October 19, 2017

Bankruptcy a plausible option, as Hartford's fiscal crisis peaks

Matt Pilon
Matt Pilon
From left to right: Moderator Jay Williams of the Hartford Foundation for Public Giving, Central Falls Mayor James Diossa, and Kevyn Orr and Don Graves, who helped orchestrate Detroit's bankruptcy.

Three men with intricate knowledge of municipal bankruptcy told a Hartford audience Thursday morning that a Chapter 9 bankruptcy would be painful, but that it could set the Capital City on a path to a better future.

The process should Hartford seek it is best done with communication between major stakeholders, from creditors to businesses to residents and even surrounding towns, they said.

"[Bankruptcy] is a tool in the toolbox of managers and others to restructure an inexorable situation," said Kevyn Orr, an attorney who helped orchestrate Detroit's 2013 bankruptcy as the appointed emergency manager.

Orr said he is "really astounded" by how Detroit's central business district has recovered and grown in the four years since he left his job there.

Don Graves, senior director at Key Bank and a former Obama administration official who worked with Orr to provide federal assistance to Detroit during its bankruptcy, said Hartford shouldn't wait if its situation is truly unsustainable, as Mayor Luke Bronin has argued.

"Now is your chance," Graves said. "If you don't do it now it's going to be really ugly and much harder in another five, 10 or 20 years."

Hartford is likely to default on its financial obligations by November, Moody's Investors Service said Thursday. Meanwhile, legislative leaders said they had a tentative plan in place that could help the city avert bankruptcy, but lawmakers this week were still pursuing a budget they could pass and Gov. Dannel Malloy would sign.

James Diossa, mayor of Central Falls, Rhode Island which emerged from bankruptcy in 2012 said it's crucial that business people stick by their city.

"It's easy to just get out of Hartford and move your business somewhere else, but it's so important that you stay committed," Diossa said. "If you stay committed, other businesses interested in Hartford will see that."

The forum was hosted by the MetroHartford Alliance, which has supported Bronin in his approach to the city's struggles.

All three panelists on Thursday commended Bronin for bringing Hartford's financial troubles to the forefront.

"When you're in the mayor's office behind that desk, the world looks very different," Diossa said. "It's not easy."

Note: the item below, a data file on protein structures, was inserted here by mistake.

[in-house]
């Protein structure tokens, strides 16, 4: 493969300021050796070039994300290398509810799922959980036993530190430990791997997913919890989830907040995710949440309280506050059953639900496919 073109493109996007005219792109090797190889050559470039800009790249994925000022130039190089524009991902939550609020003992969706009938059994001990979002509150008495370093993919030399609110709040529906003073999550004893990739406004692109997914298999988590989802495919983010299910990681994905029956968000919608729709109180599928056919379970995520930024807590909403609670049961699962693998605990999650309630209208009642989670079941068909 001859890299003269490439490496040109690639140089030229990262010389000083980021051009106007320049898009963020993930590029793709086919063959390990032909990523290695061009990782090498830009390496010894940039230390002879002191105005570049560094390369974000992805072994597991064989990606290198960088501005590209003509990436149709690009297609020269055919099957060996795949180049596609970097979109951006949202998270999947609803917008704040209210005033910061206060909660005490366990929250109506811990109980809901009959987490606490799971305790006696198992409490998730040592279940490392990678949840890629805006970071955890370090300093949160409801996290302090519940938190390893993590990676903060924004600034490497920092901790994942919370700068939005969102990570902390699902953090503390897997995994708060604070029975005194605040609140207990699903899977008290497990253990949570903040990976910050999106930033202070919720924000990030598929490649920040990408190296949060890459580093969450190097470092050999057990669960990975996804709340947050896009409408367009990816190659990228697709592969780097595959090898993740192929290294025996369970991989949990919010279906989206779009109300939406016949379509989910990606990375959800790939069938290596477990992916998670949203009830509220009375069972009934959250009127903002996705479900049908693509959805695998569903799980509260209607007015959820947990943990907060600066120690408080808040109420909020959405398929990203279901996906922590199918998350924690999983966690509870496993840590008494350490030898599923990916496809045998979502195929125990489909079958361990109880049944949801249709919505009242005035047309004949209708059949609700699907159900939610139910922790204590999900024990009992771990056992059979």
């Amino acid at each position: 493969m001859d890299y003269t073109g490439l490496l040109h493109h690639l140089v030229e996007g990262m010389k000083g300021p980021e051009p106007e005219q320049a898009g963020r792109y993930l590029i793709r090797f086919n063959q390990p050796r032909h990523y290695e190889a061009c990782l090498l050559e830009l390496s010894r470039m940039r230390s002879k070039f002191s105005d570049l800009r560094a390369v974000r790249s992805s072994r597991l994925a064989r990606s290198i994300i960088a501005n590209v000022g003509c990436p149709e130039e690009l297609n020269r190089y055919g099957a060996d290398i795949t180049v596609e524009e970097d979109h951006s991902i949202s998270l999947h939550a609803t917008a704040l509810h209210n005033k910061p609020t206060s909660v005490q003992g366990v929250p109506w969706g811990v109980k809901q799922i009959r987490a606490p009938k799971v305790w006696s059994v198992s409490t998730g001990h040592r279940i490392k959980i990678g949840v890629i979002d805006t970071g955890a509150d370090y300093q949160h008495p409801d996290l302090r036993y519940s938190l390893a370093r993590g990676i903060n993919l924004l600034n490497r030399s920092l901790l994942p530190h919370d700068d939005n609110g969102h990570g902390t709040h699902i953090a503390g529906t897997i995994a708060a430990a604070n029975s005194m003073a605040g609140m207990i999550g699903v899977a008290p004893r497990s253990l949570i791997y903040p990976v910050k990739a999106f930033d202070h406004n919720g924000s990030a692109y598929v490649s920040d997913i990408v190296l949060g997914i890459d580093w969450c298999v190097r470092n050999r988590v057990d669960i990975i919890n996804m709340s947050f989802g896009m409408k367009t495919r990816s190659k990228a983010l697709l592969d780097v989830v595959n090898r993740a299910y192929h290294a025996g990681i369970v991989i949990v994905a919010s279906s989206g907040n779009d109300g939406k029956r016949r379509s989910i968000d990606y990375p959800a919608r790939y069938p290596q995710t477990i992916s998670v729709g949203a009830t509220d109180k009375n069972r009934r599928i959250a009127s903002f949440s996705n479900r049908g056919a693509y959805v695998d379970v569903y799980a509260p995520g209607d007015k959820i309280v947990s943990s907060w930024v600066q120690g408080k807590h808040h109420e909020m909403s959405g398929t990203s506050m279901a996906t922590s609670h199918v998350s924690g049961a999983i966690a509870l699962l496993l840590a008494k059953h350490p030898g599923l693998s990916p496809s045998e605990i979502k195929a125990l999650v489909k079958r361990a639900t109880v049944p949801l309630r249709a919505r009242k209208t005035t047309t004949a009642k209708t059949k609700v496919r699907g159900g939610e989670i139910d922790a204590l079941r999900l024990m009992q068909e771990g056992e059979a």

There are plenty of downsides to bankruptcy, from potential impacts on employees and retirees to the black eye the city could suffer in public perception.

Diossa recalled listening to retirees in tears about their pensions being slashed by 50 percent in Central Falls, where an $80 million funding shortfall was too much to overcome during bankruptcy.

"That was very painful to watch," he said.

Indeed, pensions could be on the table in a bankruptcy, Orr said, but there's a catch. Vested benefits within systems that are well funded stand a better chance of not being cut.

"Pensions are typically backstopped by assets in the pension fund," Orr said.

Hartford, as of July 2016, had funded its pension plan at nearly 75 percent, according to actuarial reports from the City Treasurer's office.

There could also be negative impacts on surrounding communities' credit ratings, if Hartford were to file for bankruptcy.

"What we're really talking about is contagion," Orr said. "In the short term, there's a risk."

He said a swifter bankruptcy would yield better results.

"You want to get in and out as quickly as possible," he said.

That should mean that stakeholders who agree to settlements with the city earlier should get more favorable terms than those who hold out.

"That's just the deal," he said.

Short-term warning

Meantime, Moody's Investor Service predicted Thursday that the city of Hartford will likely default on its debt as early as November, but that projection doesn't take into account this week's latest budget developments.

Hartford currently has approximately $604 million in general obligation and lease debt, Moody's analyst Nicholas Lehman said. The city has requested an additional $40 million from the state of Connecticut to help balance its fiscal 2018 budget and maintain a positive cash flow, he said.

In the state's "tense" political climate, the availability of short- and long-term support is "highly unknown," Lehman said. In addition, Hartford was included Wednesday in a top 10 list of most distressed small cities, according to an index put out by the Washington, D.C.-based Economic Innovation Group.

Under the latest budget plan lawmakers are crafting, Hartford would receive aid from the state of Connecticut, though details about what and how much remain veiled. Lawmakers on Wednesday said they had achieved the framework of a bipartisan budget deal, but were circumspect about the specifics.

And on Monday, Gov. Dannel P. Malloy issued a budget revision of his own, providing additional funding for Hartford.

In the meantime, Moody's latest analysis reaffirms the precariousness of Hartford's situation, with Lehman suggesting Hartford will default soon, declare Chapter 9 bankruptcy, or do both without additional concessions from the state, bondholders, and labor unions.

Moody's analysis also projects annual operating deficits for Hartford ranging from $60 million to $80 million every year through 2036. The city's high fixed costs are largely driving these deficits as they represent nearly a quarter of the fiscal year 2018 budget, Lehman said.

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